“So one day, I just start picking up a bunch of balls, and I walked into the driving range and said, ‘Here, these are your golf balls,’ and the guy goes, ‘Oh, wait a minute. We’ve got a deal. If you wanna hit balls, you can hit them for picking them up for us.’ And I said, ‘I know nothing about the game, and I don’t even have a club.’ So he walked in back, gave me a club, and every day after school, I’d walk by, pick up balls, go in there and start hitting golf balls.”

Berneburg was introduced to the game in Seattle but had to leave it behind for a time while he lived in Alaska, which only allowed golf to be played for an abridged season due to weather.

“It’s just interesting [that it’s] something I got into on my own up there in Seattle and kind of stuck with it, and when I moved from Alaska, who didn’t have any golf up there (at the time) … back to Richardson in high school, [I] tried out for the golf team and made it, and played there,” he remarked.

While in high school, Berneburg continued his relationship with golf both as a player for the school’s team and as a cart attendant at a local golf course. He worked at a snack bar at a golf course to pay his way through college.

Eventually, Berneburg left to graduate school at the University of Nevada, Las Vegas, as he attempted to forge a career unrelated to golf. However, he “kept gravitating back to the golf business” no matter where he went.

“I moved back to Dallas and worked as a manager of a laser machine shop, cut things with lasers, and still worked part-time on the weekends at the golf course,” he said.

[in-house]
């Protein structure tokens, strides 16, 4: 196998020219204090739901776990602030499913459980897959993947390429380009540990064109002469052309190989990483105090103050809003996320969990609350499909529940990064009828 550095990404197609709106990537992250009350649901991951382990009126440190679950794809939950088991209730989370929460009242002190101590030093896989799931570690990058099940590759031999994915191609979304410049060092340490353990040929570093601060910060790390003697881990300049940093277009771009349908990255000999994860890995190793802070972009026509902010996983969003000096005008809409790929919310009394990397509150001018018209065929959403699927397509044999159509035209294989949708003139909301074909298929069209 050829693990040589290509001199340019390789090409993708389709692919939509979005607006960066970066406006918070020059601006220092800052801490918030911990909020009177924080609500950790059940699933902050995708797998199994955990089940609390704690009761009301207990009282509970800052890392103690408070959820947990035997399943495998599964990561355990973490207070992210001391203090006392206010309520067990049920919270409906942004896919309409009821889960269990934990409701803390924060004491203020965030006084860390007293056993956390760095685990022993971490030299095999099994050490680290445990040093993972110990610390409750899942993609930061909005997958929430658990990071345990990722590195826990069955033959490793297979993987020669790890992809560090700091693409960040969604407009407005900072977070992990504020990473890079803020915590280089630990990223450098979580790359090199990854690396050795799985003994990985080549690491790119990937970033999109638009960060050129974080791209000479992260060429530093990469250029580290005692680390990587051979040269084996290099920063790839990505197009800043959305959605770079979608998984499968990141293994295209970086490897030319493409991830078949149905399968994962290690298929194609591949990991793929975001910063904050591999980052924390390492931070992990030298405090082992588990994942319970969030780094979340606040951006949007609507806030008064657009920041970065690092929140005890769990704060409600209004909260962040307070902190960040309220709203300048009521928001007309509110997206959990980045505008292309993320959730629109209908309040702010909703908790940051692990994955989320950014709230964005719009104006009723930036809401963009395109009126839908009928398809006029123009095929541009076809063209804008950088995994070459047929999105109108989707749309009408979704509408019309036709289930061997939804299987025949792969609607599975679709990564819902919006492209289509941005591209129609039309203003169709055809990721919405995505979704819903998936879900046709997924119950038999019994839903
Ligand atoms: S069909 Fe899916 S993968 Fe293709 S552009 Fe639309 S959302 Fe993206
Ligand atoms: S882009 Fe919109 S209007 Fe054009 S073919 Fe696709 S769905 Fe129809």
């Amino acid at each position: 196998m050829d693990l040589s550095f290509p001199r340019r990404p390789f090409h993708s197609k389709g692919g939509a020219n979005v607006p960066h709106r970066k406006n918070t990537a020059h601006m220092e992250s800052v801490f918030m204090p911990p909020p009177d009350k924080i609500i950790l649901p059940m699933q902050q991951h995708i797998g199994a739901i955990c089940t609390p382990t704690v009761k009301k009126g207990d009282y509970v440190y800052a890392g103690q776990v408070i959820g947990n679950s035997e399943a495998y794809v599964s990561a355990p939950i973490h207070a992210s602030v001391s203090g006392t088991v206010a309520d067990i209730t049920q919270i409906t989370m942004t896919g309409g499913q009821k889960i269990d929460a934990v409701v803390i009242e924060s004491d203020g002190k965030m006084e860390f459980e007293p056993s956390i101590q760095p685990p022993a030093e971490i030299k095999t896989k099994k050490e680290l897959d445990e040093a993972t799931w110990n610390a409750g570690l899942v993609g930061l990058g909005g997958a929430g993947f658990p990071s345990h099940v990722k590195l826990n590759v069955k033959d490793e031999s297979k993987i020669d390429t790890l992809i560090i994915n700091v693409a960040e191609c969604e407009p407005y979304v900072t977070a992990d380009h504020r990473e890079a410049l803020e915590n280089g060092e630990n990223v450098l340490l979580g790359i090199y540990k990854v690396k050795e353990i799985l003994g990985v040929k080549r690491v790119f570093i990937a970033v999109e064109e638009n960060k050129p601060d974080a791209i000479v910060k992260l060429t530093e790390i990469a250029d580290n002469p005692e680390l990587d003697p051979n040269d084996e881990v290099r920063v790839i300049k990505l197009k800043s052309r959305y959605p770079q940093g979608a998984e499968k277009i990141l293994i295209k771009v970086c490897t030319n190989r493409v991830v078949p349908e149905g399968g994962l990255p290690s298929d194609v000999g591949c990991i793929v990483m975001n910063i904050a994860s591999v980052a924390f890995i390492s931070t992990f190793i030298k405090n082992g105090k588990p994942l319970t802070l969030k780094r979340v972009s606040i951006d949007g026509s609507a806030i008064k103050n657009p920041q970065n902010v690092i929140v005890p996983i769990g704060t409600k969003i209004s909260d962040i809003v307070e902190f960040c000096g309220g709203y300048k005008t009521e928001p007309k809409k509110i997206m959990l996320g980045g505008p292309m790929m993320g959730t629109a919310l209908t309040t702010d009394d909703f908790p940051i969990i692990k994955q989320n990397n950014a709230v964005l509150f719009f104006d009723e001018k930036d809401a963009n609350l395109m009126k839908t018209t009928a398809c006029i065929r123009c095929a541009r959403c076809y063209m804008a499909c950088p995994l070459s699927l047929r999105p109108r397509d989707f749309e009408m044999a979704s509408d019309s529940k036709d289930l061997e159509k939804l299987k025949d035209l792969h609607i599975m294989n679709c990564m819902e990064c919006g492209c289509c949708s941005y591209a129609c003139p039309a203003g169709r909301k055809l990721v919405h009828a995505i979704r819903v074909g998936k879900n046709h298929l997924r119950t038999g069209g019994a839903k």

By about 30 years ago, Berneburg had left his part-time golf job behind and entered the business world, where he and his brother-in-law opened a shop selling wheels and hubcaps wholesale to dealers. Still, he always made time to play golf on the weekends.

After about six or seven years as a business owner, he and his brother-in-law decided to sell their business. Berneburg knew he needed to get back into the golfing world.

“Sherrill Park over there in Richardson, where I grew up playing, they had a spot in the snack bar, and I said, ‘Yeah, I’ll work there with the provision that when you have an opening, I get to at least interview for it,’” he said. “And a couple months later, they had an opening and didn’t even have to interview the pro — [they] hired me right there as a low entry-level assistant.”

“Then I just worked my way up, went to the PGA program schooling, learned how to teach the game, learned the management side of it, and worked my way up a little bit at Sherrill Park. And then this job opened a little over 11 years ago, and I applied, and I’ve been here since,” he concluded.

Berneburg’s story is one of perseverance and the pursuit of a dream. He followed the best advice he said he had ever received: “Follow your passions; the money will follow.”